Imam Al-Ghazali made a distinction between infanticide and contraception. He said that a child could not be formed merely by the emission of the spermatic fluid, but by the settling of semen in the woman’s womb; for children were not created by the man’s semen alone but of both parents together. So contraception could not be compared with infanticide which was the killing of an existing being while contraception was different.
In the process of contraception, the two (male and female) emissions are analogous to two elements, ‘offer’ (ijab) and ‘acceptance’ (qabul), which are components of a legal contract in Islamic law. Someone who submits an offer and then withdraws it before the other party accepts it is not guilty of any violation, for a contract does not come into existence before acceptance. In the same manner, there is no real difference between the man’s emission or retention of the semen unless it actually mixes with the woman’s ‘semen.’
Imam Al-Ghazali classified earlier and contemporary opinions into three groups:
1. Unconditional permission for Azl
2. Permission if the wife consents but prohibition if she does not. This is the view of Hanbali and Maliki groups. According to some Hanafi scholars, this condition does not apply if the husband is convinced that the child will grow in an unhealthy moral environment.
3. Complete prohibition, a view expressed by Ibn Hazm and his followers of the Zahiriyyah School.
[See Haq A. J.’s interview with Grand Mufti of Egypt in 1984]
Imam Al-Ghazali accepts prevention or contraception if the motive for the act is any of these:
1. A desire to preserve a woman’s beauty or her health, or save her life.
2. Desire to avoid financial hardship and embarrassment.
3. Avoidance of other domestic problems caused by a large family. He did not accept avoidance of female birth as a legitimate motive for contraception.
Another great scholar, Shaykhul Islam Ibn Taimiyyah, discussed Divine providence, procreation and contraception (in this way) in the early fourteenth century. He argues:
“Allah creates children and other animals in the womb by willing the meeting of parents in intercourse, and the two semens in the womb. A man is a fool who says: ‘I shall depend on Allah and not approach my wife and if it is willed that I be granted a child I will be given one, otherwise not and there is no need for intercourse.’ This is very different from having intercourse and practising withdrawal (Azl), for withdrawal does not prevent pregnancy if Allah wills a pregnancy to occur, because there can be involuntary pre-emission of semen.” [See Majmu’ul Fatawa al-Kubra of Ibn Taimiyyah, volume 5, Darul Kutub al-Haditha, Cairo, 1966.]
In all the early Muslim scholars, only one jurist rejected Azl (withdrawal) absolutely. This was Imam Ibn Hazm who belonged to the Zahiriyyah School of jurism which was a short-lived movement. Imam Ibn Hazm argued that numerous permissive Hadiths were early and reflected the fact that in Islam everything was lawful until the Prophet (Peace be upon him) prohibited it specifically. He based his argument on the Hadith quoted by Judhamah Bint Wahb. [See Al-Muhallah of Imam Ibn Hazm, vol. 11, Cairo, 1352 AH]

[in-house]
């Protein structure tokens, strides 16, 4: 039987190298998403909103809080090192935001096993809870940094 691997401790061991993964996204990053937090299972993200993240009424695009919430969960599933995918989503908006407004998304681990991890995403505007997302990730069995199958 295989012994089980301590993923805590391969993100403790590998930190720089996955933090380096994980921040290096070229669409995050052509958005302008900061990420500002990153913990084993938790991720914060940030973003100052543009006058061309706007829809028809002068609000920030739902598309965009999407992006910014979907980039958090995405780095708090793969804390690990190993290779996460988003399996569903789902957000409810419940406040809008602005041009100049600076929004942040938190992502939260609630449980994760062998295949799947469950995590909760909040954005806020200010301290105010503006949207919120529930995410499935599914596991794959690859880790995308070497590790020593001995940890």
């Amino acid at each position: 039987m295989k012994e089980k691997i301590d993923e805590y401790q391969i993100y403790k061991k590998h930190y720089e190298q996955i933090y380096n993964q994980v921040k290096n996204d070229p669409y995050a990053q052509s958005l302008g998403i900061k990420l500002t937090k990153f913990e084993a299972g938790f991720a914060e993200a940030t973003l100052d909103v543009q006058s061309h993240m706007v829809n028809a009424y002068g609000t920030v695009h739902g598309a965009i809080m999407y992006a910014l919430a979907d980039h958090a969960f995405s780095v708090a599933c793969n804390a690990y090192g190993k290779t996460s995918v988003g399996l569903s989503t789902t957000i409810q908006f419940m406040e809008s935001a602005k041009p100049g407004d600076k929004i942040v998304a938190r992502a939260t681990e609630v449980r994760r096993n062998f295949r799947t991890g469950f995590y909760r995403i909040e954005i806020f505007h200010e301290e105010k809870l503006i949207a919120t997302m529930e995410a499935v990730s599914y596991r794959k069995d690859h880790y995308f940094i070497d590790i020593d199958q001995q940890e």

Imam Ibn Hazm claimed that the Prophet (Peace be upon him) had abrogated these permissive Hadiths when he later said that Azl was ‘hidden infanticide.’ Since the Quran prohibits infanticide in the strongest possible terms, and the Prophet (Peace be upon him) called coitus interruptus hidden infanticide, he maintained that Azl was prohibited also.
The views of Imam Ibn Hazm were strongly opposed by later jurists. The most notable of these was the Hanbali scholar, Imam Ibn Qayyim al-Jawziyyah, who proved Azl as permissible in his famous work, Zad al-Ma’ad. Imam Ibn Qayyim showed that the claim of Ibn Hazm required an exact historical dating to prove that the abrogating Hadith was subsequent to the ‘permissive’ Hadith and that such an exact dating was impossible. [See Bada’i al-Fawa’id, vol. 4]
He added that, in any case, it was generally agreed in the Islamic law that infanticide applied only after the foetus was formed and the child born. Infanticide thus defined was prohibited, coitus interruptus was clearly something else.
Some other scholars of the Prophet’s Hadith, like Imams Ibn Majah and Ahmad, agreed that coitus interruptus was permitted by the Prophet (Peace be upon him).
Dear Brothers and Sisters! This in brief is the review of juristic opinion about contraception. There is no doubt that the earliest followers of the Prophet (Peace be upon him) practised Azl. This practice was within his knowledge and he did not forbid it.